Should You Get Cement- Or Screw-Retained Dental Implants?

If you are missing teeth and have health gums and jawbone, then you may have decided to get dental implants. These implants are a great choice since they are more permanent in nature than dentures. The implants can also stand in for your teeth's original tooth roots, meaning that they will help keep your jawbone strong.

However, there are two types of dental implants that you can consider: cement-retained implants or screw-retained implants. If you aren't sure which one to go for, here are some pros and cons of both.

Cost Considerations

Cement-retained implants are much more affordable because they are easier for dental labs to construct. Screw-retained implants require technicians to produce more components, such as fixation screws, in order to install the implants.

However, while initial costs are less for cement-retained implants, you should consider future costs as well. If you've had wear-and-tear issues with dental prostheses in the past or if you have bruxism (teeth grinding), it may be better to go with screw-retained implants since repair costs are less. These implants can be repaired much easier than cemented ones, and your dentist can easily retighten the screws if the implant is loose.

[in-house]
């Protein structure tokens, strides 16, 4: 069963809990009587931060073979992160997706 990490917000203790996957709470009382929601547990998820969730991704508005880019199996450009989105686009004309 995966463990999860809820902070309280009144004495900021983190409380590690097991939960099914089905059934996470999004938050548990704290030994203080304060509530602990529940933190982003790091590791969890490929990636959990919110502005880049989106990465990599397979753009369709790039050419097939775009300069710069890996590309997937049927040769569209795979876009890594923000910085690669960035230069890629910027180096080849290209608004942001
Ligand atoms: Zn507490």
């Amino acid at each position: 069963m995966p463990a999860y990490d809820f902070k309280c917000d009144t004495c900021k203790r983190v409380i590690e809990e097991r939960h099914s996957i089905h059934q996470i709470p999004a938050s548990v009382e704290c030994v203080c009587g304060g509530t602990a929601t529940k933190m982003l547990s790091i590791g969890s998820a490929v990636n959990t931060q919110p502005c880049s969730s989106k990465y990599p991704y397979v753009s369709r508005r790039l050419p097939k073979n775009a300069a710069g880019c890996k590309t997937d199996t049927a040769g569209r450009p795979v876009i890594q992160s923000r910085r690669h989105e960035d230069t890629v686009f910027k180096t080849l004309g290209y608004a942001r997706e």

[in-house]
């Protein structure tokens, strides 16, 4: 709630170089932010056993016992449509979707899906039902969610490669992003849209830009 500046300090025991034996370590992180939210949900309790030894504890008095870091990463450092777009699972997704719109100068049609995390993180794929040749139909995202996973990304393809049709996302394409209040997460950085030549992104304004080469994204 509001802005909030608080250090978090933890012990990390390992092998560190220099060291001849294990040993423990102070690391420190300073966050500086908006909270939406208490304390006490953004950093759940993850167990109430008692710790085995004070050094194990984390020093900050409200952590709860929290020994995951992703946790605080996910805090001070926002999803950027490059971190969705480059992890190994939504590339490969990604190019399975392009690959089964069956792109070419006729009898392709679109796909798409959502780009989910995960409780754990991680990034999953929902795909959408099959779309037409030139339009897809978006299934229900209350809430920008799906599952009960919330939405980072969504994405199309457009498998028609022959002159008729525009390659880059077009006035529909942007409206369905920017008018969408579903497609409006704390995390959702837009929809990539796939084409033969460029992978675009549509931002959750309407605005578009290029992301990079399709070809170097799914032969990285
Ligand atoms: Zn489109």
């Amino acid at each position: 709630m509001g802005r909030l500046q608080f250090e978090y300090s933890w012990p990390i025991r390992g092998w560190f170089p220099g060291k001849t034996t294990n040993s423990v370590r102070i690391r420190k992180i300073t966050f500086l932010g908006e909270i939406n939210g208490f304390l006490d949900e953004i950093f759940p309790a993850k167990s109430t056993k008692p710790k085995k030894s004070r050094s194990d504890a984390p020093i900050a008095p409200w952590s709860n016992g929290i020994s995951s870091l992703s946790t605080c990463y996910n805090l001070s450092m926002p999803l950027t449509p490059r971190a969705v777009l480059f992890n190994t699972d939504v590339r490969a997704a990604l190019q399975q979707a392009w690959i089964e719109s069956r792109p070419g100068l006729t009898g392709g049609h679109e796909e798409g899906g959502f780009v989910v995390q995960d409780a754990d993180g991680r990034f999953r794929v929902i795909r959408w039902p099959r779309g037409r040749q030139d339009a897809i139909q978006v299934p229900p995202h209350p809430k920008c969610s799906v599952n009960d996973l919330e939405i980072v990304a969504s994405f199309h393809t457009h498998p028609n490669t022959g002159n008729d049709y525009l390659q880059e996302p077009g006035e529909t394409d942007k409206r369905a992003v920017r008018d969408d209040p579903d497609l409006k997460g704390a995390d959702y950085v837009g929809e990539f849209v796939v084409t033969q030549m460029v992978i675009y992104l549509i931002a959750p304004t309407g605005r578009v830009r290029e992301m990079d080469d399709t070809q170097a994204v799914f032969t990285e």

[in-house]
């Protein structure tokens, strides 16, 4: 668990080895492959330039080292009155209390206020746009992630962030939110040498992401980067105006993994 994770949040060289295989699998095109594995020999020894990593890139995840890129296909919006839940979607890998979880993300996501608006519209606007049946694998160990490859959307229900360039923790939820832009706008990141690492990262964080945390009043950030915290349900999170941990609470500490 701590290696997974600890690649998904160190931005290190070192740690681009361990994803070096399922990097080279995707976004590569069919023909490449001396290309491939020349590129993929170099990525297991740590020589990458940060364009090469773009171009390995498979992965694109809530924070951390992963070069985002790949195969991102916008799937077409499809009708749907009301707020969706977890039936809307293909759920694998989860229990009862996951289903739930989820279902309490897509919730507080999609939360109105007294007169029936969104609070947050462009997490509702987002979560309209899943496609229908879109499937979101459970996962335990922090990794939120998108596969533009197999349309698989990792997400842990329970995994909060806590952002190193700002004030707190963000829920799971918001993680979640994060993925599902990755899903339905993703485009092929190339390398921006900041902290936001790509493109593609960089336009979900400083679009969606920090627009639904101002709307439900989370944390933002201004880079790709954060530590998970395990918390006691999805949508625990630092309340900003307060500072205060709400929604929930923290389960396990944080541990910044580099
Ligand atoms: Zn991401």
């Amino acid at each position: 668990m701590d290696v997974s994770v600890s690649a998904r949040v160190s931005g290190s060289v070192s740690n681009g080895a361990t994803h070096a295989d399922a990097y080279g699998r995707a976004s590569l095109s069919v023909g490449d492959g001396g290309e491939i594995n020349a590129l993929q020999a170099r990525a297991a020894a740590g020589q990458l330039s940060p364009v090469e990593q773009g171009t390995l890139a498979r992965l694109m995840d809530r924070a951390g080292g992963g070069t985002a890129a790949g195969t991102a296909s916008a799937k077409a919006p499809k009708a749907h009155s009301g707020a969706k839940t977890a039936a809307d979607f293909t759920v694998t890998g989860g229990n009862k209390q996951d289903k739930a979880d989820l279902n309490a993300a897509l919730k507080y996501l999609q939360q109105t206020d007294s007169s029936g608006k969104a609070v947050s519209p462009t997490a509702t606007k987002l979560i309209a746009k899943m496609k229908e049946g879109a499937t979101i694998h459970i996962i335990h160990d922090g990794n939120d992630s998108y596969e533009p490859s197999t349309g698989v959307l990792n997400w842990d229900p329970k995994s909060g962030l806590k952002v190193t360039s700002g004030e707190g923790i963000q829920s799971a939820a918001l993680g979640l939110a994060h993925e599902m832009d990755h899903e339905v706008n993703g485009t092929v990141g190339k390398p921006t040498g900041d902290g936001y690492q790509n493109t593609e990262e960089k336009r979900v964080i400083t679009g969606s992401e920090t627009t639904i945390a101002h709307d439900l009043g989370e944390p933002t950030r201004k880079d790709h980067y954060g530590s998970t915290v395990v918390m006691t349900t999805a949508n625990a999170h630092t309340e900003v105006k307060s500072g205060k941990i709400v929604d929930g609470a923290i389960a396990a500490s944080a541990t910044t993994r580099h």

Aesthetic Considerations

Both kinds of implants look like real teeth, but cemented-retained implants have a slight edge over screw-retained ones. With screwed-in implants, there is an access hole that may be covered with a tooth-colored filling; however, it may not match the rest of the crown as well. Cemented implants do not have an access hole, so the crown is more uniform in color. If you are getting implants for your front teeth, then cement-retained implants may look better. However, screw-retained implants should be just fine for posterior teeth.

Infection and Failure Rate Considerations

Both types of implants have low failure rates if you follow your dentist's orders. However, one downside of cement-retained implants is that any excess cement can increase the risk of peri-implantitis. Peri-implantitis causes inflammation around the implant site. Peri-implantitis can also be a breeding ground for bacteria that are similar to those found in patients with periodontal disease.

Again, if you've had trouble with dental prostheses in the past or are susceptible to oral infections, then screw-retained implants may be better. They are easier to remove and repair if there is an infection that requires intervention after the implants are in.

As you can see, there are pros and cons for both types of implants. But you should talk with your dentist to see which type would be best for your case. With both choices you'll be able to benefit from a real-looking prosthetic that can restore function for talking and eating. For more information, contact a company like Aaron G Birch, DDS PC.